Let’s remember that what the research is doing is seeking correlations based on a physical characteristic – in this case a ratio of weight and height.  This research is undertaken on the basis that weight can be changed and that making a fat person into a thin person will give the fat person the same future health outcomes of a thin person.  Even if body weight did cause health problems and earlier death (and I’m certainly not convinced that it does) and even if we had some way to successfully suppress a fat person’s weight long term (which we currently don’t), it still might not make any difference.

Men have shorter lifespans than women but we don’t recommend sexual reassignment to change that.  Tall people have shorter lifespans that shorter people but we don’t suggest that we try to make tall people shorter.  Men with male pattern baldness have a much higher risk of cardiovascular events but giving them hair plugs won’t reduce their risk of a heart attack.  Different people have different health outcomes for various reasons, but trying to make everyone look the same as a way to equalize their health hazard ratios and relative risks of all cause mortality is probably not the best way to go.  Plus this is all based on the idea that our body size is completely within our control, which is not supported by the research.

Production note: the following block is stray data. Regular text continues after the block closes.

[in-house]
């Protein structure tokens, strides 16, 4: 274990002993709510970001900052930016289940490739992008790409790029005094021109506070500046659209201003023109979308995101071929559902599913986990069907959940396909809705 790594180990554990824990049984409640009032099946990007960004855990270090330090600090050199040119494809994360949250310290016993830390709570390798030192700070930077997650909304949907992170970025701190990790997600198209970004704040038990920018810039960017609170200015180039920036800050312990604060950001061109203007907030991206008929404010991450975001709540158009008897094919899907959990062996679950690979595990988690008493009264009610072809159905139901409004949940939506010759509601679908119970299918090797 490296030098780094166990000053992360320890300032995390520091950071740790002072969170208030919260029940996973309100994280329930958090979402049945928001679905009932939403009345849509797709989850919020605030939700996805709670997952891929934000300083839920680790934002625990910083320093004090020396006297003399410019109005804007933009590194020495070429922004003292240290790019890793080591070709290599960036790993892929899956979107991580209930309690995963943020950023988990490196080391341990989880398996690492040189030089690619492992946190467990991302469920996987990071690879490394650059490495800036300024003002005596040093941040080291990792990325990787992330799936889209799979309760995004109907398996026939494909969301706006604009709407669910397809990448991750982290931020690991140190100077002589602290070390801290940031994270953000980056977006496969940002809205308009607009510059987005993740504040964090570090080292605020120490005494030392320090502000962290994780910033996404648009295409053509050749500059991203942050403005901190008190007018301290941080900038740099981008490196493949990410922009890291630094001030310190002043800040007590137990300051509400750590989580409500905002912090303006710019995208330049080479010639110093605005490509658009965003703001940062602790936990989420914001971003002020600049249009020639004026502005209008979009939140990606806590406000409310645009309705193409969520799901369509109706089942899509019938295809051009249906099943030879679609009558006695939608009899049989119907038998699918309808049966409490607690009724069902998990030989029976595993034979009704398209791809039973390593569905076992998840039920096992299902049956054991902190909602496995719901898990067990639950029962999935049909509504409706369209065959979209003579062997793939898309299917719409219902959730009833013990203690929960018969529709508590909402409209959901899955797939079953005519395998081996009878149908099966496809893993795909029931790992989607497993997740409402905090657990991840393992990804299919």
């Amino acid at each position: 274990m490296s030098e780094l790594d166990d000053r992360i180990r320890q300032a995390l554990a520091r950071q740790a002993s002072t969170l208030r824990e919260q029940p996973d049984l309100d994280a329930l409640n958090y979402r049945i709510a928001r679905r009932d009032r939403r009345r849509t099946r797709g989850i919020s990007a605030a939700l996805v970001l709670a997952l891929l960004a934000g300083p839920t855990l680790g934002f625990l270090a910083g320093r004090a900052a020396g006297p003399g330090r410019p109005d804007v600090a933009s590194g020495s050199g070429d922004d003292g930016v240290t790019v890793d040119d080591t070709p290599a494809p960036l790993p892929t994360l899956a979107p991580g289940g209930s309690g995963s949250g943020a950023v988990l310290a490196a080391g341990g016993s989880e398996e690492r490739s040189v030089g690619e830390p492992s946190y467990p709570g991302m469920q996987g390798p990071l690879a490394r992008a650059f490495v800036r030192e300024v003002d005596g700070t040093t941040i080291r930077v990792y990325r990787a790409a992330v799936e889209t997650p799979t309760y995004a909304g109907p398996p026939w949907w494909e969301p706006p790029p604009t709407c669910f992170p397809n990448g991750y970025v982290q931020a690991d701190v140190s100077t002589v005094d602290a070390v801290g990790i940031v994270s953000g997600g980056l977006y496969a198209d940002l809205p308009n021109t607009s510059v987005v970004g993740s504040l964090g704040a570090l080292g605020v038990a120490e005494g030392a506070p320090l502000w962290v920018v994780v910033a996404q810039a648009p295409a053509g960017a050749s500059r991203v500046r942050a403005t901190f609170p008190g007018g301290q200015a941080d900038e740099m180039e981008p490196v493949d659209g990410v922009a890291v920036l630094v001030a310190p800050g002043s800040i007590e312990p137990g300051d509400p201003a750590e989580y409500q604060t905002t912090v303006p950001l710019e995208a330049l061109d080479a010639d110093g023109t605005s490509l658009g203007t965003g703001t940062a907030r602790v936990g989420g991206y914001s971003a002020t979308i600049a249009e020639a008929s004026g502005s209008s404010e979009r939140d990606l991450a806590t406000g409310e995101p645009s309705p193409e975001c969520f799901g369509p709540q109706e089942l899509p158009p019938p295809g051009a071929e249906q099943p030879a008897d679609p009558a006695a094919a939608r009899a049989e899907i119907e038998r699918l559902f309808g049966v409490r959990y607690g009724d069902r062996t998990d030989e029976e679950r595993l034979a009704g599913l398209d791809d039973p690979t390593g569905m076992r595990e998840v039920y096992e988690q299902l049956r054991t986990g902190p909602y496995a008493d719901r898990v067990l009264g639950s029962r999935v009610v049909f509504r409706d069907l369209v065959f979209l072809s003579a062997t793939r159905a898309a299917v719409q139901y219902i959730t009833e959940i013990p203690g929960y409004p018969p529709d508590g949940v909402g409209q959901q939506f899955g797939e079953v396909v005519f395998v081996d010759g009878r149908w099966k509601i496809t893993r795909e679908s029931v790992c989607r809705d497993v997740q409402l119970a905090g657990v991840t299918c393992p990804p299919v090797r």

In order for us to discuss weight loss as a cure, preventative, life-extender etc. we would need first have to have some evidence, some reason to believe, that weight loss is possible.  Not just studies where the average participant loses 5 pounds in two years, but studies that show that people can move from the “overweight” and “obese” categories into the “normal weight” categories and stay there.  We would need a study where more than a tiny fraction of participants were able to achieve and maintain that weight loss long term.  No such studies exist. In fact, the vast majority of people fail at weight loss, including a majority who experience weight gain – so if fatter people die sooner then the worst thing we can do is recommend weight loss attempts.

If I were the underpants overlord the media would discuss study limitations in every article and would do better than a sensationalism of the research under an even more sensational headline.  Until then, it’s up to us to ask questions, remember limitations and critically examine what we read.

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Published in: on December 7, 2013 at 5:59 am  Comments (34)  

34 CommentsLeave a comment

  1. Reblogged this on Sly Fawkes and commented: